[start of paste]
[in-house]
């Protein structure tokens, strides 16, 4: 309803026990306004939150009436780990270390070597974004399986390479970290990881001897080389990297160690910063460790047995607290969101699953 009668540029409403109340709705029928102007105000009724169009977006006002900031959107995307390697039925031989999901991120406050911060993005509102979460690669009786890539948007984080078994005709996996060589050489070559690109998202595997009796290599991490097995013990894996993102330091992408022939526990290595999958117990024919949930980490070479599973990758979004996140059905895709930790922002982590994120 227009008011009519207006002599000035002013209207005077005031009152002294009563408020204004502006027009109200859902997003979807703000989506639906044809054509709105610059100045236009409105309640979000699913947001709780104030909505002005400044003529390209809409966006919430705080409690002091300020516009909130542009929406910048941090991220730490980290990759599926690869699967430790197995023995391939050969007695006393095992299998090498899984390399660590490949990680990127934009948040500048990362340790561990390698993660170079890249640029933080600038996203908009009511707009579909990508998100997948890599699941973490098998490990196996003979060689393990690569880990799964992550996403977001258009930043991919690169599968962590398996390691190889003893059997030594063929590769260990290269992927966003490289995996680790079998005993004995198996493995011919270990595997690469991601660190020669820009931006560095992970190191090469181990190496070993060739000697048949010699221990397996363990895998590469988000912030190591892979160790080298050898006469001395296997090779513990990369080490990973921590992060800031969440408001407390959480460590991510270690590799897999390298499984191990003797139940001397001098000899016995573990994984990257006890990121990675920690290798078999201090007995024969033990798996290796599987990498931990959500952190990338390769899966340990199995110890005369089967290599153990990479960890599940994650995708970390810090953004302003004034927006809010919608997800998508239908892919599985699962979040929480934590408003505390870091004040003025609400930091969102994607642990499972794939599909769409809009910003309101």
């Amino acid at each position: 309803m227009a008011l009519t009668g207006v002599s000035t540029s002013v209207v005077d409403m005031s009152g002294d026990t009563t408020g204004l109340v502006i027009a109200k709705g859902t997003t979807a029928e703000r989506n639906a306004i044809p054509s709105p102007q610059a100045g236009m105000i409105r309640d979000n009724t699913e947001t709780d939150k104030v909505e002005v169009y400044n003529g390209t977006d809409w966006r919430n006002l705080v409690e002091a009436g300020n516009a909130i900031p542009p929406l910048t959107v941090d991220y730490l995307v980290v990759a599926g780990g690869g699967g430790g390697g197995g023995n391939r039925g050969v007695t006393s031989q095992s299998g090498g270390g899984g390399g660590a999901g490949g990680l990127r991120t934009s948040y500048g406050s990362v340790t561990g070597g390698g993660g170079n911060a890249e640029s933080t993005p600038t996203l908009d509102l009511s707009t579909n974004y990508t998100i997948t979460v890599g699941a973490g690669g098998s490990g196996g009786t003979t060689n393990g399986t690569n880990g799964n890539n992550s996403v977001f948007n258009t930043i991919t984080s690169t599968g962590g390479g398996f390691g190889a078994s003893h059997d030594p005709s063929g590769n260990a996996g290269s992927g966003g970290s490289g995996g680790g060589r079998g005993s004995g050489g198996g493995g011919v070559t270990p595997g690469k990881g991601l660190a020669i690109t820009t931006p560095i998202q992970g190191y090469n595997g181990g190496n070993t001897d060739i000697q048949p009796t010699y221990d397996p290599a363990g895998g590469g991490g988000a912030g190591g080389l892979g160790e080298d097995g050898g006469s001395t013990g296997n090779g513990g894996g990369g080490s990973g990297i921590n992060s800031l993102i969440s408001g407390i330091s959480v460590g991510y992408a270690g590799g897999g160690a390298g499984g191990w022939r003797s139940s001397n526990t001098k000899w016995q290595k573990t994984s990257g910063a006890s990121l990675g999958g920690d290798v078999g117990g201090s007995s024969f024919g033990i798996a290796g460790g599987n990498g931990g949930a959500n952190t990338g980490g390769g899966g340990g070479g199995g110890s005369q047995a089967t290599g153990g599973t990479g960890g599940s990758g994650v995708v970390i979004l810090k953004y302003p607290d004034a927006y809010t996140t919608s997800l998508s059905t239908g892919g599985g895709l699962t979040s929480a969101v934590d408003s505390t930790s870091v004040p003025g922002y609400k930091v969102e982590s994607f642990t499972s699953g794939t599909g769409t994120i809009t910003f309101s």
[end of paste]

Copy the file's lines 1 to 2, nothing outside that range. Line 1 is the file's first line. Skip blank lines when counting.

[in-house]
């Protein structure tokens, strides 16, 4: 309803026990306004939150009436780990270390070597974004399986390479970290990881001897080389990297160690910063460790047995607290969101699953 009668540029409403109340709705029928102007105000009724169009977006006002900031959107995307390697039925031989999901991120406050911060993005509102979460690669009786890539948007984080078994005709996996060589050489070559690109998202595997009796290599991490097995013990894996993102330091992408022939526990290595999958117990024919949930980490070479599973990758979004996140059905895709930790922002982590994120 227009008011009519207006002599000035002013209207005077005031009152002294009563408020204004502006027009109200859902997003979807703000989506639906044809054509709105610059100045236009409105309640979000699913947001709780104030909505002005400044003529390209809409966006919430705080409690002091300020516009909130542009929406910048941090991220730490980290990759599926690869699967430790197995023995391939050969007695006393095992299998090498899984390399660590490949990680990127934009948040500048990362340790561990390698993660170079890249640029933080600038996203908009009511707009579909990508998100997948890599699941973490098998490990196996003979060689393990690569880990799964992550996403977001258009930043991919690169599968962590398996390691190889003893059997030594063929590769260990290269992927966003490289995996680790079998005993004995198996493995011919270990595997690469991601660190020669820009931006560095992970190191090469181990190496070993060739000697048949010699221990397996363990895998590469988000912030190591892979160790080298050898006469001395296997090779513990990369080490990973921590992060800031969440408001407390959480460590991510270690590799897999390298499984191990003797139940001397001098000899016995573990994984990257006890990121990675920690290798078999201090007995024969033990798996290796599987990498931990959500952190990338390769899966340990199995110890005369089967290599153990990479960890599940994650995708970390810090953004302003004034927006809010919608997800998508239908892919599985699962979040929480934590408003505390870091004040003025609400930091969102994607642990499972794939599909769409809009910003309101």